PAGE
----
Search Results for afghanistan

USAID and American “Whole-of-Government” Efforts in Afghanistan, 2004-2005

USAID had to cooperate closely with the U.S. military and others in a “whole-of-government” effort to stabilize and develop Afghanistan in 2004-05.  That meant managing a $1 billion budget, working 16 hours days, and asking majors and lieutenant colonels to help plan and execute civilian projects.  For USAID mission director Patrick Fine, that also meant […]

Posted in A Moment in U.S. Diplomatic History
Cooperating with the Taliban to Fight Opium Production in Afghanistan Before 9/11

Fighting opium production in Afghanistan before 9/11 meant working with the Taliban.  Veteran foreign service officer James P. Callahan found ways to do that. He recalls a time when U.S. interests in combating the heroin trade aligned with those of the Taliban, and when efforts to curb opium production had some success.   From 1999 […]

Posted in A Moment in U.S. Diplomatic History
A Reluctant Welcome From Notorious Warlords in Afghanistan

A USAID officer secured a meeting with two senior and notorious Afghan warlords in the late 1980s when he appeared as an unexpected (and unwanted) guest in their homes. Adhering to the Pashtun code of conduct requiring hospitality be offered to every guest.  Gulbuddin Hekmatyar and Abdul Rasul Sayaaf reluctantly — but courteously — welcomed […]

Posted in A Moment in U.S. Diplomatic History
Death Squads in El Salvador, the Taliban in Afghanistan: a Diplomat’s Challenges

American Foreign Service Officer Todd Greentree served in El Salvador from 1981-82, a time when violence from local “death squads” was at its peak.  He also served in Afghanistan from 2008-2012, the height of what was then termed the Global War on Terror.  Greentree’s oral history describes first-hand the dangers of living as a diplomat […]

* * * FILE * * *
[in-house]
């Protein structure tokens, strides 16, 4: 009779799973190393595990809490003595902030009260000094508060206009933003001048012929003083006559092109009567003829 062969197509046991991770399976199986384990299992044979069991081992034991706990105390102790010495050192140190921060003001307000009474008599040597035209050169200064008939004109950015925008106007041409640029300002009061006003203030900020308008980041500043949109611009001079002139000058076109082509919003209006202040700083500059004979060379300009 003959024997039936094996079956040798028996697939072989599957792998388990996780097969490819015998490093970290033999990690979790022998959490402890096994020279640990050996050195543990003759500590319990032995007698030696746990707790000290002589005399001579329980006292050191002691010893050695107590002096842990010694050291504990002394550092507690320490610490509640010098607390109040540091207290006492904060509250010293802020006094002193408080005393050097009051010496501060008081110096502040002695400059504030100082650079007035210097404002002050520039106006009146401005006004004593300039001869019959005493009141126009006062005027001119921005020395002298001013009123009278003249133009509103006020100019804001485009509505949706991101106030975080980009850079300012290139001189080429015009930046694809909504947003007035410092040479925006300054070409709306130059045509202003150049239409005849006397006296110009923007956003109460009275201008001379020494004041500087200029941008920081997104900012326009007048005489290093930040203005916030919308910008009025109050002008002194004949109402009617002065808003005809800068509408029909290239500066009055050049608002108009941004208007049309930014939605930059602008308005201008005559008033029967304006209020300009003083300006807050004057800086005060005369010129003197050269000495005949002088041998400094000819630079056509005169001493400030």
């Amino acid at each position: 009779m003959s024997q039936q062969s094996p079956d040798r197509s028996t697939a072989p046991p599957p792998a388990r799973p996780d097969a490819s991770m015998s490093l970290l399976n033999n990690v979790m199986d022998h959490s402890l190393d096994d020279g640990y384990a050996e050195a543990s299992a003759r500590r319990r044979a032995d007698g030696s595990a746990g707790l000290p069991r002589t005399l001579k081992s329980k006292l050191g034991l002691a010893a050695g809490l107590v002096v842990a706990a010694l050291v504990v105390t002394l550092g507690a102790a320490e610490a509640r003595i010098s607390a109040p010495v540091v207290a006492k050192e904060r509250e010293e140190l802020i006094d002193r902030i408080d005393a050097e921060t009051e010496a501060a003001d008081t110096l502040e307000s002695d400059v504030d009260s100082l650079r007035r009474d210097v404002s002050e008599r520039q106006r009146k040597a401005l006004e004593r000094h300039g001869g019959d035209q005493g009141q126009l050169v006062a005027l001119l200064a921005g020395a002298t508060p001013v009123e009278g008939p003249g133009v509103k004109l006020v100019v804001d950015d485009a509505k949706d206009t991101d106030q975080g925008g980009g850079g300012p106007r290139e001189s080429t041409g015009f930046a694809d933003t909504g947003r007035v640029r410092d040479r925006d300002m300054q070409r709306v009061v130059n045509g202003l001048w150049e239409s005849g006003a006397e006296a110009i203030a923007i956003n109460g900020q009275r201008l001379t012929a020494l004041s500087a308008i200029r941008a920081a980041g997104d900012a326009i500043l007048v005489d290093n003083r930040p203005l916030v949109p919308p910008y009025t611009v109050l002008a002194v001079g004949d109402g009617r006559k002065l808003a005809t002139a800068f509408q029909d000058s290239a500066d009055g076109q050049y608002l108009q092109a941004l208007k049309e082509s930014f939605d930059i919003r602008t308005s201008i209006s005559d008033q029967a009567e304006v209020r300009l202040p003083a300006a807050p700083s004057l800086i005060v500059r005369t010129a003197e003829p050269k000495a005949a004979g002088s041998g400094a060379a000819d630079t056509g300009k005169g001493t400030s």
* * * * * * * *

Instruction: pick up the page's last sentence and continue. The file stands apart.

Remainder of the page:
Posted in A Moment in U.S. Diplomatic History
The Saur Revolution: Prelude to the Soviet Invasion of Afghanistan

The government of Afghan President Mohammed Daoud Khan came to a violent end in what was called the Saur Revolution when insurgent troops led by the People’s Democratic Party of Afghanistan [PDPA] stormed his Kabul palace on April 27, 1978. Daoud had taken power five years before by overthrowing and exiling his cousin, King Zahir […]

Posted in A Moment in U.S. Diplomatic History, Cold War, Military, Public Diplomacy, Russia/Soviet Union Tagged , |
Counterinsurgency in Eastern Afghanistan 2004-2008: Development

Chronic instability, beginning before the Soviet invasion, helped destroy Afghanistan’s already underdeveloped economy. After 9/11, the United States dedicated billions of dollars and significant human effort in the eastern part of the country and elsewhere in the form of aid, infrastructure projects, agriculture development, and investment in education. A number of agencies — including the Department […]

Posted in A Moment in U.S. Diplomatic History, South Central Asia Tagged , |
Counterinsurgency in Eastern Afghanistan 2004-2008 — An Overview

It is impossible to understand the War in Afghanistan, now the longest war in American history, much less the motives for the United States to lead this international engagement, without first understanding Afghanistan itself and considering the historical context preceding and surrounding the war. After the attacks on September 11, 2001, the United States’ foreign […]

Posted in A Moment in U.S. Diplomatic History, Military, Russia/Soviet Union, South Central Asia, Terrorism
Counterinsurgency in Eastern Afghanistan — Security

In December 2001, as per the Bonn Agreement signed in reaction to the September 11 attacks, the North Atlantic Treaty Organization (NATO) created the International Security Assistance Force (ISAF) for a mission of security and state-building in Afghanistan. The purpose was to train Afghan National Security Forces (ANSF), stabilize the government of Afghanistan (GOA), and […]

Posted in A Moment in U.S. Diplomatic History, Military, South Central Asia
Counterinsurgency in Eastern Afghanistan — Governance

After 9/11, the United States recognized the instability within made Afghanistan a sanctuary and breeding ground for terrorism — evident in the growing presence of al-Qaeda in the eastern half of the country. U.S. policy pivoted from containment to counterterrorism (CT) and counter-insurgency (COIN) and focused on the three pillars of security, governance, and economic development. […]

Posted in A Moment in U.S. Diplomatic History, Military, Public Diplomacy, South Central Asia, Terrorism
The Soviet Invasion of Afghanistan — December 1979

It was to last nearly a decade and would plant the seeds for the rise of the Taliban and Islamic terrorism and the subsequent invasion by the U.S. more than 20 years later.  On December 24, 1979, the Soviet Union sent thousands of troops into Afghanistan and immediately assumed complete military and political control of […]

Posted in A Moment in U.S. Diplomatic History, Cold War, Consular, Military, Russia/Soviet Union, South Central Asia Tagged , , , , , , |